Persistent post-traumatic headache vs. migraine

an MRI study demonstrating differences in brain structure

Todd J Schwedt, Catherine D. Chong, Jacob Peplinski, Katherine Ross, Visar Berisha

Research output: Contribution to journalArticle

12 Citations (Scopus)

Abstract

Background: The majority of individuals with post-traumatic headache have symptoms that are indistinguishable from migraine. The overlap in symptoms amongst these individuals raises the question as to whether post-traumatic headache has a unique pathophysiology or if head trauma triggers migraine. The objective of this study was to compare brain structure in individuals with persistent post-traumatic headache (i.e. headache lasting at least 3 months following a traumatic brain injury) attributed to mild traumatic brain injury to that of individuals with migraine. Methods: Twenty-eight individuals with persistent post-traumatic headache attributed to mild traumatic brain injury and 28 individuals with migraine underwent brain magnetic resonance imaging on a 3 T scanner. Regional volumes, cortical thickness, surface area and curvature measurements were calculated from T1-weighted sequences and compared between subject groups using ANCOVA. MRI data from 28 healthy control subjects were used to interpret the differences in brain structure between migraine and persistent post-traumatic headache. Results: Differences in regional volumes, cortical thickness, surface area and brain curvature were identified when comparing the group of individuals with persistent post-traumatic headache to the group with migraine. Structure was different between groups for regions within the right lateral orbitofrontal lobe, left caudal middle frontal lobe, left superior frontal lobe, left precuneus and right supramarginal gyrus (p < .05). Considering these regions only, there were differences between individuals with persistent post-traumatic headache and healthy controls within the right lateral orbitofrontal lobe, right supramarginal gyrus, and left superior frontal lobe and no differences when comparing the migraine cohort to healthy controls. Conclusions: In conclusion, persistent post-traumatic headache and migraine are associated with differences in brain structure, perhaps suggesting differences in their underlying pathophysiology. Additional studies are needed to further delineate similarities and differences in brain structure and function that are associated with post-traumatic headache and migraine and to determine their specificity for each of the headache types.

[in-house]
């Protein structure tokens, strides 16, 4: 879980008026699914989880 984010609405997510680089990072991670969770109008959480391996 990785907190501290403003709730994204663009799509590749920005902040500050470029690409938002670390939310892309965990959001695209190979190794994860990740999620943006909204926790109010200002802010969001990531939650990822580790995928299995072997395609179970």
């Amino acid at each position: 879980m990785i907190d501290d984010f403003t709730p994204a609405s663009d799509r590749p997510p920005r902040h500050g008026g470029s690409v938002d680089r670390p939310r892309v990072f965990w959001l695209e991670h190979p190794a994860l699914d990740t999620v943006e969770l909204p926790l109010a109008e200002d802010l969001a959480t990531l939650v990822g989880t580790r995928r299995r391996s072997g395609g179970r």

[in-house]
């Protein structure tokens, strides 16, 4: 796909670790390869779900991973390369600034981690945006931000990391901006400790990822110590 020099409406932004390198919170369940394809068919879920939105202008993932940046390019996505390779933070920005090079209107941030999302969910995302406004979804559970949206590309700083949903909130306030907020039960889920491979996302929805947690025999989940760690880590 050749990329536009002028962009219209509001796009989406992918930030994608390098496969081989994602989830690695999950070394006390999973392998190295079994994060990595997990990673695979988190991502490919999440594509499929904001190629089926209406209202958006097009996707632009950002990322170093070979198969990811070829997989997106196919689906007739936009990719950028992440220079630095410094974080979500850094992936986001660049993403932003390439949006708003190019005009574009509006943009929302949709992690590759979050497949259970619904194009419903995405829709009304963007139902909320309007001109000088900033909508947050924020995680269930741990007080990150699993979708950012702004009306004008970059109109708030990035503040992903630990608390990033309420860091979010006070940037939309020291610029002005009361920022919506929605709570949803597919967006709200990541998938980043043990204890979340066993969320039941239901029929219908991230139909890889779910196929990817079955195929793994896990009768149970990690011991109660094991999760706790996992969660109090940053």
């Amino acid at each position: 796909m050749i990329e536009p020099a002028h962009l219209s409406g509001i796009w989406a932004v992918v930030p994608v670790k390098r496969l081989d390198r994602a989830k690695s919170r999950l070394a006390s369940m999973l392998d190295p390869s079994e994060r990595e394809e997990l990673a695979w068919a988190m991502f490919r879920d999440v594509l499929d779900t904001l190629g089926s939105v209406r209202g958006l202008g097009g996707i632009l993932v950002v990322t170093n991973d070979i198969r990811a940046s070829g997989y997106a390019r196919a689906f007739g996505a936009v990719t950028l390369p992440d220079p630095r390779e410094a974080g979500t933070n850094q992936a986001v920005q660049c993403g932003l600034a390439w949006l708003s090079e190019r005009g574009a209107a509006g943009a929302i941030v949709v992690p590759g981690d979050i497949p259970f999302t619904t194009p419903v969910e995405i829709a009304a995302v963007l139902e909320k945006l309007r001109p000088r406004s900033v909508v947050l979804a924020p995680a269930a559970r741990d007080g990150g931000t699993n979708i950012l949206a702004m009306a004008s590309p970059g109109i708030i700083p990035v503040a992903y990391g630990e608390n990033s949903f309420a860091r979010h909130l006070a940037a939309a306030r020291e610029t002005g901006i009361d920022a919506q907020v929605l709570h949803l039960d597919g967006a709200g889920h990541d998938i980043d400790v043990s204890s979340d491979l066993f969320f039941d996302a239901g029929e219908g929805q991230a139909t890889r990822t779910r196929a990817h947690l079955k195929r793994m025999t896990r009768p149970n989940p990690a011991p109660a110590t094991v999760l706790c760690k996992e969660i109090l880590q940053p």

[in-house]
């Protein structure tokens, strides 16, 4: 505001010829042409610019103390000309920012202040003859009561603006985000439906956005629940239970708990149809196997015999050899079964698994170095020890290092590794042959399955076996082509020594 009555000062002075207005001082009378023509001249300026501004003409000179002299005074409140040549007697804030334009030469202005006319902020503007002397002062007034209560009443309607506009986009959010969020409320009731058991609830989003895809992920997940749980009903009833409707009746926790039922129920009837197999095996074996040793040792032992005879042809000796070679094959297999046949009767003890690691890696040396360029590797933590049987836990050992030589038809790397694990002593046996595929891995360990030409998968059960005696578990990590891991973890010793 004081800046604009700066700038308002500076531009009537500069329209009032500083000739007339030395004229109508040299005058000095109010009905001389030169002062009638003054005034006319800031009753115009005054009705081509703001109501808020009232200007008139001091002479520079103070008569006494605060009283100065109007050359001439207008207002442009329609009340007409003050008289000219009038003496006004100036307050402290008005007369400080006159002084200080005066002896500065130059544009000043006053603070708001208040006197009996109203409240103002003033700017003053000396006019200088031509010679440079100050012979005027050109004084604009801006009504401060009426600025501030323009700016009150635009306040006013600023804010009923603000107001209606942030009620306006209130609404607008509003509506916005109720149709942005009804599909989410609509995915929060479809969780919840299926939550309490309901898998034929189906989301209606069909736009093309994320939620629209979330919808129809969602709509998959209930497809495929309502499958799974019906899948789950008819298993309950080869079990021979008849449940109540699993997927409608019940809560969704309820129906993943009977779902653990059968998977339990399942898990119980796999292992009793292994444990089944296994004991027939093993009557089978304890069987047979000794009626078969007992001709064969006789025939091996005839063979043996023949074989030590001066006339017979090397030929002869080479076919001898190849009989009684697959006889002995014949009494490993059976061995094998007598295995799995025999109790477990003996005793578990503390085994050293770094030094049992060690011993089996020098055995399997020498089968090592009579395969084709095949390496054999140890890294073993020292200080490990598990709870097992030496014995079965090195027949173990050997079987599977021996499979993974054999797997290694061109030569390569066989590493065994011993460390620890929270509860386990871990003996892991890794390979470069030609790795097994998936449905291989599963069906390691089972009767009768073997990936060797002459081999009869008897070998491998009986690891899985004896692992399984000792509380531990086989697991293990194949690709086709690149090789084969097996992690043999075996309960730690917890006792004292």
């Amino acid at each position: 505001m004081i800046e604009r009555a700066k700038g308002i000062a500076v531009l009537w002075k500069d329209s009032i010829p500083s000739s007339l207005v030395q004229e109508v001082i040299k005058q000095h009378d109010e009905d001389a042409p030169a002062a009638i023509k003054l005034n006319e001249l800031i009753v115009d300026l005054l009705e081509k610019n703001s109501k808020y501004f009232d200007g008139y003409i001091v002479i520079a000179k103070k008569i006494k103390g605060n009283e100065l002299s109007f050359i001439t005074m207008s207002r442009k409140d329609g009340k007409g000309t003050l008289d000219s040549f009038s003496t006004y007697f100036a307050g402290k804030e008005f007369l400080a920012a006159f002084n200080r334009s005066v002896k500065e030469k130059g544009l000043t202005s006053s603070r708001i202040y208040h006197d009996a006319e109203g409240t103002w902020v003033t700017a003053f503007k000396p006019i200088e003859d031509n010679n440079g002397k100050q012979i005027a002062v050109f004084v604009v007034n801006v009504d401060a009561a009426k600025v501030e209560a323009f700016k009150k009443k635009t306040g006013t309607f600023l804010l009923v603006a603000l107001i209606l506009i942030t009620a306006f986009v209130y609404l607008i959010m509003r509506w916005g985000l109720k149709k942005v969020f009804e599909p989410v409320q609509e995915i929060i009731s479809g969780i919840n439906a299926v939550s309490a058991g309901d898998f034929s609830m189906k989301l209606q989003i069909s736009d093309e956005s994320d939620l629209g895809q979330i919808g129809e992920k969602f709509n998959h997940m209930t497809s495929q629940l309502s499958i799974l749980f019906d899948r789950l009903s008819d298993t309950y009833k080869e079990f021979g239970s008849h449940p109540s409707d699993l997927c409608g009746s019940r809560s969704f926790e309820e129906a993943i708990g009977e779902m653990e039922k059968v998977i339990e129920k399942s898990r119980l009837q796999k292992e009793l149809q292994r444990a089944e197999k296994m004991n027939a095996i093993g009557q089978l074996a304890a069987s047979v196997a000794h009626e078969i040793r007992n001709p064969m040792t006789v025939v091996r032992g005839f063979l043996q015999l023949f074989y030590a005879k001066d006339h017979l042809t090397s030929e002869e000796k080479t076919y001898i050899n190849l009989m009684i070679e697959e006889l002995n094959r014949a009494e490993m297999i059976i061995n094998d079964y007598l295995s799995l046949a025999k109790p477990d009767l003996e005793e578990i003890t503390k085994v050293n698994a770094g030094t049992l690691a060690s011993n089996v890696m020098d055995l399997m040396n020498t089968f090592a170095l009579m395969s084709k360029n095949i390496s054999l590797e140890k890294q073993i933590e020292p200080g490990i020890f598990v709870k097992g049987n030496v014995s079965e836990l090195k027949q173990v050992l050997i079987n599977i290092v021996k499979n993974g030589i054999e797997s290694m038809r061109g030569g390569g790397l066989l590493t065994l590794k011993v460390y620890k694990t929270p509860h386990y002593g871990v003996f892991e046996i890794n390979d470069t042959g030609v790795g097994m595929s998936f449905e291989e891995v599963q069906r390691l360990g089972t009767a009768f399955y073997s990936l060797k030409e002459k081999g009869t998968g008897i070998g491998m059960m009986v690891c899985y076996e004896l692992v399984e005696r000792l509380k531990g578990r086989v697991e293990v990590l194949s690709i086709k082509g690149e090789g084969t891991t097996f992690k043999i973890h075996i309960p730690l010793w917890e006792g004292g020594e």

Original languageEnglish (US)
Article number87
JournalJournal of Headache and Pain
Volume18
Issue number1
DOIs
StatePublished - Dec 1 2017

Fingerprint

Post-Traumatic Headache
Migraine Disorders
Brain
Parietal Lobe
Frontal Lobe
Brain Concussion
Headache
Craniocerebral Trauma
Individuality
Healthy Volunteers
Magnetic Resonance Imaging

Keywords

  • Brain curvature
  • Brain structure
  • Brain surface area
  • Brain volume
  • Cortical thickness
  • Magnetic resonance imaging
  • Migraine
  • Post-traumatic headache
  • Traumatic brain injury